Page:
Gaetz Defends Ukraine Call, Says Trump Acted on ‘Sincere’ Concerns of Corruption

December 9, 2019 Updated: December 9, 2019

President Donald Trump’s July phone call with Ukranian President Volodymyr Zelensky involved acting on a sincere view of corruption in the country, Rep. Matt Gaetz (R-Fla.) said on Sunday.

Former Bill Clinton aide George Stephanopoulus, now ABC News’ chief political anchor, asked Gaetz a question on ABC’s “This Week.”

“Can you explain to the American people why you think it’s OK for the president of the United States to ask a foreign nation to investigate a political opponent and withhold a White House meeting at the same time?”

“I reject the premise of the question and that’s what the president was doing. I think the president was acting on a sincere, longley held view and skepticism of foreign aid. I think he was acting on concern about Ukraine being the third most corrupt country in the world,” Gaetz said.

“And I think he was also reflecting specific concern about this Biden connection to Burisma. And remember, it was George Kent, a witness called by the Democrats, who came forward and said we were so worried about Burisma that our own embassy had to pull out of a public/private partnership that they were engaged in.”

Epoch Times Photo
Deputy Assistant Secretary for European and Eurasian Affairs George Kent testifies before the House Intelligence Committee in the Longworth House Office Building on Capitol Hill in Washington on Nov. 13, 2019. (Chip Somodevilla/Getty Images)
U.S. President Donald Trump and Ukrainian President Volodymyr Zelensky
President Donald Trump, right, and Ukrainian President Volodymyr Zelensky speak during a meeting in New York on Sept. 25, 2019. (Saul Loeb/AFP via Getty Images)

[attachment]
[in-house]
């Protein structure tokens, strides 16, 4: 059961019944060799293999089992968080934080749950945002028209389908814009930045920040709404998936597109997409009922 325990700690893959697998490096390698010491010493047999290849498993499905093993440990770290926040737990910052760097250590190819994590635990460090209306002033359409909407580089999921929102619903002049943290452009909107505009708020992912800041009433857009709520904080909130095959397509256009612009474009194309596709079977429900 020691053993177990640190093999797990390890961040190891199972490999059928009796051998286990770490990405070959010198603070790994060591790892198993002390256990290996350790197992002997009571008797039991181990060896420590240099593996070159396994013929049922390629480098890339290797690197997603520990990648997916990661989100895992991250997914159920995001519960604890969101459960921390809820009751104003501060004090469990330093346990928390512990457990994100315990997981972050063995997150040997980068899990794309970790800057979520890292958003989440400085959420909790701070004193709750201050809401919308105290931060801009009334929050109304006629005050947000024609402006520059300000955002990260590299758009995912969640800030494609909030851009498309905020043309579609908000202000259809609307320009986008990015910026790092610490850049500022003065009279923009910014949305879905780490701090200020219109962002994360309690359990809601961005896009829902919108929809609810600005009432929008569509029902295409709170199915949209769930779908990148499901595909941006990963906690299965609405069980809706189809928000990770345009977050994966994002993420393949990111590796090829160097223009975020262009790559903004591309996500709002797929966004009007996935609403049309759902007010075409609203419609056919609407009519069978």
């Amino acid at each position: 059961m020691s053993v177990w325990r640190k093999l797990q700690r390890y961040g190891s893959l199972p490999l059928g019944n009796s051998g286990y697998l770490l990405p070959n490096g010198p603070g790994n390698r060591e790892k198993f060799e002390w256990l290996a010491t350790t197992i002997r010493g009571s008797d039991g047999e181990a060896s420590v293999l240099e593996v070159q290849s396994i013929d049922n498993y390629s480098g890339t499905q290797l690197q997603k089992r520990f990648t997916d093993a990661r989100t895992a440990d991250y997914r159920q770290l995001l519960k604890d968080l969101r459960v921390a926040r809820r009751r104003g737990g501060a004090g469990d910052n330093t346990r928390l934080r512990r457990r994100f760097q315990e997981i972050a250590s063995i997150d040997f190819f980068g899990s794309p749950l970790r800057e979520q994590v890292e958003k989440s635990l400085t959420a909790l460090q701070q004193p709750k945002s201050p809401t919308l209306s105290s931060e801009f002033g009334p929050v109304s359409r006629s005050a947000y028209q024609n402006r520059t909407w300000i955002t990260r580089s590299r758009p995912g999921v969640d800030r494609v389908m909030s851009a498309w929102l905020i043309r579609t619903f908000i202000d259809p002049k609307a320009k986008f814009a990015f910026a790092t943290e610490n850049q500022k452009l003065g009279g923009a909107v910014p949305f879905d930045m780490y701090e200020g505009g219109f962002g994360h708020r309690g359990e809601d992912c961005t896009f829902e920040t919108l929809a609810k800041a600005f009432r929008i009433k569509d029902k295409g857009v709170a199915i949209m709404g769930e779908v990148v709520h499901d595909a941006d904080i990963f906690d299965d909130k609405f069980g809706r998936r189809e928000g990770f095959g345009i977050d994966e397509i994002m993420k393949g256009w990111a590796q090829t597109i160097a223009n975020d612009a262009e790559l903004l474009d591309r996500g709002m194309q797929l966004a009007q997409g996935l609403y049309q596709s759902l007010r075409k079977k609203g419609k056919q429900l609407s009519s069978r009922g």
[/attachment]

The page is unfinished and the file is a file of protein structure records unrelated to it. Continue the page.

During the call, Trump asked Zelensky if he could “look into” allegations of corruption surrounding former Vice President Joe Biden, who in 2016 threatened to withhold $1 billion in aid from Ukraine unless its leaders ousted Viktor Shokin, a prosecutor who was investigating Biden’s son’s employer, Ukrainian energy giant Burisma.

Democrats say the request was improper because Biden is running for the Democratic presidential nomination. Trump has said he has an obligation to probe corruption in countries that receive U.S. aid. Democrats have also alleged that Trump reviewing congressionally approved military aid for Ukraine amounted to “bribery.” Ukrainian officials have said they weren’t aware of the hold on the aid until weeks after the phone call.

“There is overwhelming evidence that the President sought to coerce Ukraine into interfering in our election, essentially sought to cheat in our next election by getting a foreign government to weigh in,” House Intelligence Chairman Adam Schiff (D-Calif.) claimed during a Sunday appearance on CBS’ “Face the Nation.”

“That is a very serious business, and it imperils our national security. It’s a gross abuse of his office. And the President also deeply sought to obstruct the investigation into that wrongdoing. And I think that is the gravamen of the offense here.”

Schiff said that his committee would be presenting evidence on Monday supporting possible articles of impeachment surrounding Trump’s dealings with Ukraine in addition to alleged obstruction of Congress.

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